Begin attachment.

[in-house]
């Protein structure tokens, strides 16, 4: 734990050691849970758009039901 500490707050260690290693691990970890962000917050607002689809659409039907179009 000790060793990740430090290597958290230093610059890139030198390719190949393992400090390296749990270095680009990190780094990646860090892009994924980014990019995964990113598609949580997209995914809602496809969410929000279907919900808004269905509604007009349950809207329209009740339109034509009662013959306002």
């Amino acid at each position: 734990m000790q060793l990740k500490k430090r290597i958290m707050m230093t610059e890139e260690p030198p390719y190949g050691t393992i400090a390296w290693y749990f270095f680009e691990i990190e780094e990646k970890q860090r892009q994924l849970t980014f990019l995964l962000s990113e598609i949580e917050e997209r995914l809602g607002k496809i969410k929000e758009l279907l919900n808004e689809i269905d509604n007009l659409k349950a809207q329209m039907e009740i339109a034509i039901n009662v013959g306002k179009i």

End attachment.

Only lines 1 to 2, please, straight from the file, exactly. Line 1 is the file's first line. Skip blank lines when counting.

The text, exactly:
[in-house]
């Protein structure tokens, strides 16, 4: 734990050691849970758009039901 500490707050260690290693691990970890962000917050607002689809659409039907179009 000790060793990740430090290597958290230093610059890139030198390719190949393992400090390296749990270095680009990190780094990646860090892009994924980014990019995964990113598609949580997209995914809602496809969410929000279907919900808004269905509604007009349950809207329209009740339109034509009662013959306002």